The Omoplata is a shoulder lock performed by isolating the shoulder and arm using our legs. In Portuguese, ‘Omoplata’ translates as ‘Shoulder Blade,’ specifically referring to the Scapula or flat wide bone in the shoulder. The Omoplata, by extending the shoulder beyond its range of motion, causes subluxation in the joint and can lead to both shoulder dislocations and arm breaks.
The submission has its roots in Judo or Catch Wrestling and has proven effective in both gi and no gi grappling arts. Despite not seeing wide use in MMA (with only a couple ever being recorded in the UFC), the move is still a classic that presents many opportunities and pathways.
We’ll look at the Omoplata from the closed guard and a less common escape strategy I originally saw Renzo Gracie using in old rolling tapes.
Step 1: Control The Wrists
Step 2: Ground Their Hands
Notice how I’ve pulled my knees forward to break his posture and bring his hands to the mat. This will allow us to isolate a shoulder, which is now closer to us than when our opponent is sitting upright.
Step 3: Make An Angle
I use a hand as a frame on my opponent’s neck and shift my hips to create an angle. Notice that at this stage, we must open our guard and bring our leg high over their shoulder.
Step 4: Isolate The Shoulder And Arm
I use my high leg to break their posture and my arm to wrap theirs. I need to fully isolate their trapped arm and shoulder here to begin to rotate out and apply the shoulder lock.
Step 5: Shoot The High Leg
From this angle, you can see how I have taken my high leg up and over his shoulder.
Step 6: Build Height
I immediately sit up, reach over their hip, and break their posture down completely. I also reach up and over their back to capture their far hip.
Step 7: Breaking Posture
Sometimes, if they are still on their knees, I will shuffle my hips away from theirs to break them down to a prone position. From here, it’s very difficult for them to escape or defend the lock effectively.
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Step 8: ‘S’ Sit
Now that I have his arm and shoulder isolated by my primary leg, I want to start applying pressure for the submission. To do this, I want to ‘S’ Sit, bringing the heel of my primary leg towards my body so I can start projecting my hips up and over that leg for the finish.
Step 9: Finish
After I ‘S’ Sit, I can now project my hips off the mat and torque his arm, applying pressure to the shoulder. I like to try and bring my forehead over the back of his head and continue raising my hips until they tap.
Step 1: Danger
So we allowed our opponent to get to start setting up an omoplata. For time’s sake, I will show the latest possible stage escape. Most defense will be ineffective after an opponent breaks you down beyond this stage.
Anything earlier than this is also undoubtedly preferable, as we never want an opponent to develop control over us. As always, the best defense is never letting them get there in the first place. Easier said than done, I know.
Step 2: Far Side Shoulder roll
Because his legs trap my right shoulder, I will execute a shoulder roll under with my left shoulder to the mat. My primary aim here is to get my head under his knee. This will allow me to ‘unwind’ the loop he has over my shoulder.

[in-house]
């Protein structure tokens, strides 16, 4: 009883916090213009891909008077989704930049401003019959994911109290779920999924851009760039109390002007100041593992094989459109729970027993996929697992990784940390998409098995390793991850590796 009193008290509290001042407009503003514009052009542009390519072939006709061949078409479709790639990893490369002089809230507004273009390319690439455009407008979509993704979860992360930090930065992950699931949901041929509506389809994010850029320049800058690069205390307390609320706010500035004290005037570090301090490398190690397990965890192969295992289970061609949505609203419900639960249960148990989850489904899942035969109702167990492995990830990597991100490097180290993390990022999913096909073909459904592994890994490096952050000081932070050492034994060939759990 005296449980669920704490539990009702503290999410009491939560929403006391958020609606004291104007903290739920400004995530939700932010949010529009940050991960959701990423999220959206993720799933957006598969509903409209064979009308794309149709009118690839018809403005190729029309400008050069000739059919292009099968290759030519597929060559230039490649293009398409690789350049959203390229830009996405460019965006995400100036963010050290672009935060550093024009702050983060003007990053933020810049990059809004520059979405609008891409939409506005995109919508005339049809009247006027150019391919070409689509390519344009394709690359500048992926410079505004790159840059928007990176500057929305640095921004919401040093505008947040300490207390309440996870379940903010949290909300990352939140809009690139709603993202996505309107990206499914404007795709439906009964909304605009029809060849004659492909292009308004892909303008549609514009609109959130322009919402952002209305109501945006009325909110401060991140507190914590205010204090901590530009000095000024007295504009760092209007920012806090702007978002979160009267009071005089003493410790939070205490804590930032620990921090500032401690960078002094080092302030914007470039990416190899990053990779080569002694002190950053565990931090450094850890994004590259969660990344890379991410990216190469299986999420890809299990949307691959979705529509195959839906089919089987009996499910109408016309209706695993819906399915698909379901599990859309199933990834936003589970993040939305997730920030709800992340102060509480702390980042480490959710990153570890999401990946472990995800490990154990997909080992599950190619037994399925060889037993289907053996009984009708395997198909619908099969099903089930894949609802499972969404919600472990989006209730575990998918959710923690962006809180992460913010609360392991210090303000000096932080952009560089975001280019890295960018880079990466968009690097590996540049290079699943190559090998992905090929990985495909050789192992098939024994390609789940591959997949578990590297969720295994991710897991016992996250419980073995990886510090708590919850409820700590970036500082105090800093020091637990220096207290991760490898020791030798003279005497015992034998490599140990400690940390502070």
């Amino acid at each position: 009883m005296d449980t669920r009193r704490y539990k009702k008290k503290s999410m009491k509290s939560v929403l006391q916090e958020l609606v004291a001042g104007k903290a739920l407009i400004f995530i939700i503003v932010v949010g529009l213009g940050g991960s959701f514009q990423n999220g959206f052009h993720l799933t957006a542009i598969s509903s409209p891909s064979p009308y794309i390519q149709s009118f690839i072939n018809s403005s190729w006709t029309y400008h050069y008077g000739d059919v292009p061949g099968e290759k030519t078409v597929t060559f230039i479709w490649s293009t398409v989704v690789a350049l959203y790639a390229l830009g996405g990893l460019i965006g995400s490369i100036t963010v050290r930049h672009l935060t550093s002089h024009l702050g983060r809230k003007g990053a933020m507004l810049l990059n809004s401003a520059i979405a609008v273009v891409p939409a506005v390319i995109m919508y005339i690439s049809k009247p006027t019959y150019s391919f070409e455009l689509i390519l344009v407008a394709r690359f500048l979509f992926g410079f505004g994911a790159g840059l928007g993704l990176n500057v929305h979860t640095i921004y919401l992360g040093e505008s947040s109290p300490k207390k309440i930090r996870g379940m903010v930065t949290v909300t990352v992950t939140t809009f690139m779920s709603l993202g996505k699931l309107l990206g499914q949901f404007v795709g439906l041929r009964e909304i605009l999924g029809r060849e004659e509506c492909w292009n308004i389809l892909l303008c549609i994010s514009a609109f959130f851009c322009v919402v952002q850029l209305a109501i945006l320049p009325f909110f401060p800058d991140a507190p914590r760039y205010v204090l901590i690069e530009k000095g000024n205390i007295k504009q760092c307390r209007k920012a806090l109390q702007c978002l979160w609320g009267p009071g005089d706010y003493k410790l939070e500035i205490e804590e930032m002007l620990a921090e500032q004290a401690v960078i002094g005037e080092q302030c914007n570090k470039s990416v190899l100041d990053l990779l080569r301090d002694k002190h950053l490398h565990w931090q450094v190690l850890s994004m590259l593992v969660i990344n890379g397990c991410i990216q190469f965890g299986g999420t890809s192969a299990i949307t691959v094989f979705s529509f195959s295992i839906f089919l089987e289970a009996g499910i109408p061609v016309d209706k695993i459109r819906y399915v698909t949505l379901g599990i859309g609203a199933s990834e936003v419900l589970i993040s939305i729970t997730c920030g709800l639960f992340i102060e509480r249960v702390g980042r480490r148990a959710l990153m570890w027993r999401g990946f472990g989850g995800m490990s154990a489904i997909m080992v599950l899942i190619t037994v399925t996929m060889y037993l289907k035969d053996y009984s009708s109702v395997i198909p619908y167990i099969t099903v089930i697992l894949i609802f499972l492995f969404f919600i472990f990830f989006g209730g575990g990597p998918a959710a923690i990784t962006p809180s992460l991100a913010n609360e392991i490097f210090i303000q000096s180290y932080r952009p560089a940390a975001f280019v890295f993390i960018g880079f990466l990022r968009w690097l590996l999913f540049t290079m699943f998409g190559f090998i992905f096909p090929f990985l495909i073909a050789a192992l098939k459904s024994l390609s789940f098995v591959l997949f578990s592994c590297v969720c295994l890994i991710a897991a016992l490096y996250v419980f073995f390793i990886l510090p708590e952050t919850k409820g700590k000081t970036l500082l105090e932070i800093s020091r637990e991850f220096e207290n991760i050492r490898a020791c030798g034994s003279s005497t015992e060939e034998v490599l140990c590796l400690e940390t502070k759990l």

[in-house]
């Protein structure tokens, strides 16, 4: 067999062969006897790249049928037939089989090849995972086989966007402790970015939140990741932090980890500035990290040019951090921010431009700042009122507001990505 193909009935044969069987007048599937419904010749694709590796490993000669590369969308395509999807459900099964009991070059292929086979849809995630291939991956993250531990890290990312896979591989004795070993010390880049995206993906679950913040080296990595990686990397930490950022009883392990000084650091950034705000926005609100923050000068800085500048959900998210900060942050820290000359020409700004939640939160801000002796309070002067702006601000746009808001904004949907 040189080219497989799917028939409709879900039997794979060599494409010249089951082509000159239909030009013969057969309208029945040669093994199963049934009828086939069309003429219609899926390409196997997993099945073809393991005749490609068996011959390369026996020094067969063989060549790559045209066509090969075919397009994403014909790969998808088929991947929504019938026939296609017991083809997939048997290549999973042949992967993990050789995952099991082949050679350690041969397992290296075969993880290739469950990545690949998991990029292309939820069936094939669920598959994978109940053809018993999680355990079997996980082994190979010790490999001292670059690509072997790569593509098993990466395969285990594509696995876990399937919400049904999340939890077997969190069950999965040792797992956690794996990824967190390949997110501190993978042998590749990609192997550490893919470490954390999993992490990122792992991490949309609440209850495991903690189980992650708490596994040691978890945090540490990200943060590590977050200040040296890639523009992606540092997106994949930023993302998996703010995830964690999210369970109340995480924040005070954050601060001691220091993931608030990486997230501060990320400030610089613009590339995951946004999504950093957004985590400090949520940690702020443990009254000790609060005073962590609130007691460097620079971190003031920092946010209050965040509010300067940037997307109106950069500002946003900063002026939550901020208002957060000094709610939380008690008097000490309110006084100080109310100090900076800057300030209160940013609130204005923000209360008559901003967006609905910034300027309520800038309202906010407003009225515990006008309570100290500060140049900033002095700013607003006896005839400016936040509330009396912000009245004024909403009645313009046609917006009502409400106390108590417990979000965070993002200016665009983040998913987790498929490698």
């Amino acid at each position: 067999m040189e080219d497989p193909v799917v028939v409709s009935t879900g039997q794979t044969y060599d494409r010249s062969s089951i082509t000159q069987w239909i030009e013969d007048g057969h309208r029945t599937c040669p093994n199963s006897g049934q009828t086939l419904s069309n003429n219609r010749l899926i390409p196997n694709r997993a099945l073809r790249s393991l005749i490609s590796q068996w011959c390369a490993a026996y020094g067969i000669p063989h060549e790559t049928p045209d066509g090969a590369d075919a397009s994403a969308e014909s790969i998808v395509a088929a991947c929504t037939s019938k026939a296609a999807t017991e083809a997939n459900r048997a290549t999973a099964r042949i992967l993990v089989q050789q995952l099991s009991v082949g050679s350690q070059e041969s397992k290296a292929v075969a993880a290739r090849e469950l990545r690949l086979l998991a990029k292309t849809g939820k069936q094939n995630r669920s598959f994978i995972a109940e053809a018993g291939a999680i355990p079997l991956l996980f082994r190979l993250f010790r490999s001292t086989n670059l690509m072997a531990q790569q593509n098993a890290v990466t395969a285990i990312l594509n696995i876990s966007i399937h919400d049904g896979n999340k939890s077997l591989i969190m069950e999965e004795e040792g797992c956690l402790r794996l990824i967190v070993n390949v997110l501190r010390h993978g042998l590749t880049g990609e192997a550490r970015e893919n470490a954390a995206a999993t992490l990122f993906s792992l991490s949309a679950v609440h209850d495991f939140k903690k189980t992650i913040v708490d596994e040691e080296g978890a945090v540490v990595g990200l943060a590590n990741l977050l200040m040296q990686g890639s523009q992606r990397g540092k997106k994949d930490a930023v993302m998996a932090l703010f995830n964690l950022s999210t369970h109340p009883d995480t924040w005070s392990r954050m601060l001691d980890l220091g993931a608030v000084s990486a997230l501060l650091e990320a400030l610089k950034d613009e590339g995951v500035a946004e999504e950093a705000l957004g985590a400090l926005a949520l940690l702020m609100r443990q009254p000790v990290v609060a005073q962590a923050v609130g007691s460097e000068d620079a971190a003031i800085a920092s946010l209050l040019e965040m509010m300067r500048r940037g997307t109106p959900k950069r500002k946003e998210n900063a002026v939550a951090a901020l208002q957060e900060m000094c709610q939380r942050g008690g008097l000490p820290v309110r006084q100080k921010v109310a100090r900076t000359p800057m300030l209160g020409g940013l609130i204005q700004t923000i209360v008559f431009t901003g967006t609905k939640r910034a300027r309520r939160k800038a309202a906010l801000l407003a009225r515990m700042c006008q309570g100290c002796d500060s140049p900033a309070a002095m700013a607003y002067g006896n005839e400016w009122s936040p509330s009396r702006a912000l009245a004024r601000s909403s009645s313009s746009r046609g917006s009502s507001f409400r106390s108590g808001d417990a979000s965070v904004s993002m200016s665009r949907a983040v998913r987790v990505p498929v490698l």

Step 3: Roll Through
I roll through now, allowing my hips to come high and my head to spin through from under his legs to the outside of his hip. You know the roll is finished when you have visual confirmation of the trapped arm’s hand in front of your face.
Step 4: Sit Up
Use the momentum of your roll to start sitting up. At this stage, your trapped arm elbow will be free to slip out below his leg. Pull it free as soon as you can.
We’re not done yet! Don’t just accept that you’ve escaped the submission. Capitalize on your opponent’s anchored hips and start getting up.
Step 5: Consolidate
Now that you’re out, get up!
One of the trade-offs your opponent is making by attempting the omoplata is that they need to try and anchor their hips to the mat.
By using our escape, we have momentum that we can use to ride ours up and above theirs, essentially creating a wrestle-up or hip heist situation. Now I have height on my side, and I can begin to move back towards building a pass or offense.
The Omoplata creates breaking force across the forearm, elbow, upper arm, and shoulder. Any of these areas can experience a break or dislocation from the pressure of an Omoplata.
In most cases, victims will experience the tearing of ligaments or tendons in the elbow or shoulder, but bone breaks are not impossible due to the direction or amount of pressure.
No, the Omoplata is a joint lock, specifically a shoulder/ arm lock. There are uncommon variations where practitioners have applied chokes in combination with the Omoplata. On its own, it will not cause strangulation.
In conclusion, the Omoplata can be considered one of the ‘classic’ moves from Brazilian Jiu-Jitsu. With the innovation of the closed guard by the Gracies and early Brazilian pioneers, the Omoplata became a staple move in the gi.
Despite not seeing the same level of use in no gi, the move is no less effective. Competitors like Clark Gracie, Bernardo Faria, and Andre Galvao leaned heavily on the technique throughout their competition careers.
Personally, I’ve been a big fan of the Omoplata since my early days of training, finding that I can recruit my strong, stocky legs to trap the arm & shoulder to great effect.
Consider adding this move to your submission arsenal and enjoy the transitions and opportunities that branch off!